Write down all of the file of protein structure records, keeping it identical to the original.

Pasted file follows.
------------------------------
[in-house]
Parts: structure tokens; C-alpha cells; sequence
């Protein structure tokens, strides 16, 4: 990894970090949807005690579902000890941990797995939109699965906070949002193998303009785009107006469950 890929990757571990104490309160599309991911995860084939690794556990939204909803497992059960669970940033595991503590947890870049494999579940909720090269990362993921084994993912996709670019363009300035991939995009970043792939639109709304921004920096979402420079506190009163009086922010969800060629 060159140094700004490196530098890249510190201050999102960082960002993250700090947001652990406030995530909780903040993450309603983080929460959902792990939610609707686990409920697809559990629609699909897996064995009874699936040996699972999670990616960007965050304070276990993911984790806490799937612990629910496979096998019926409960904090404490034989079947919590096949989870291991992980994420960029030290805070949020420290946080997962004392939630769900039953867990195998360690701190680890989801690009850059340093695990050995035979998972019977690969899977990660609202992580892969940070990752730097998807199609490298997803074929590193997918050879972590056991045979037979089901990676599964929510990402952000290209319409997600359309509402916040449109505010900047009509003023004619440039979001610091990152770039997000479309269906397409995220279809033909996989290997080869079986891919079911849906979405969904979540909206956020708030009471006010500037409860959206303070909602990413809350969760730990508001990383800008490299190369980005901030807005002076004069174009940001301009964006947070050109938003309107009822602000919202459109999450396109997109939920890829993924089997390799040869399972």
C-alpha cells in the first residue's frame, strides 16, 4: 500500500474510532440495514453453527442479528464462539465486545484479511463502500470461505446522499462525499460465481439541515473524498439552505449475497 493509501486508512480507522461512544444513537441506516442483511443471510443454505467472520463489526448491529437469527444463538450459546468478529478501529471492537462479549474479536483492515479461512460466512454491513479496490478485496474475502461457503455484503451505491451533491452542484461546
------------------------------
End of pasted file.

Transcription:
[in-house]
Parts: structure tokens; C-alpha cells; sequence
């Protein structure tokens, strides 16, 4: 990894970090949807005690579902000890941990797995939109699965906070949002193998303009785009107006469950 890929990757571990104490309160599309991911995860084939690794556990939204909803497992059960669970940033595991503590947890870049494999579940909720090269990362993921084994993912996709670019363009300035991939995009970043792939639109709304921004920096979402420079506190009163009086922010969800060629 060159140094700004490196530098890249510190201050999102960082960002993250700090947001652990406030995530909780903040993450309603983080929460959902792990939610609707686990409920697809559990629609699909897996064995009874699936040996699972999670990616960007965050304070276990993911984790806490799937612990629910496979096998019926409960904090404490034989079947919590096949989870291991992980994420960029030290805070949020420290946080997962004392939630769900039953867990195998360690701190680890989801690009850059340093695990050995035979998972019977690969899977990660609202992580892969940070990752730097998807199609490298997803074929590193997918050879972590056991045979037979089901990676599964929510990402952000290209319409997600359309509402916040449109505010900047009509003023004619440039979001610091990152770039997000479309269906397409995220279809033909996989290997080869079986891919079911849906979405969904979540909206956020708030009471006010500037409860959206303070909602990413809350969760730990508001990383800008490299190369980005901030807005002076004069174009940001301009964006947070050109938003309107009822602000919202459109999450396109997109939920890829993924089997390799040869399972």
C-alpha cells in the first residue's frame, strides 16, 4: 500500500474510532440495514453453527442479528464462539465486545484479511463502500470461505446522499462525499460465481439541515473524498439552505449475497 493509501486508512480507522461512544444513537441506516442483511443471510443454505467472520463489526448491529437469527444463538450459546468478529478501529471492537462479549474479536483492515479461512460466512454491513479496490478485496474475502461457503455484503451505491451533491452542484461546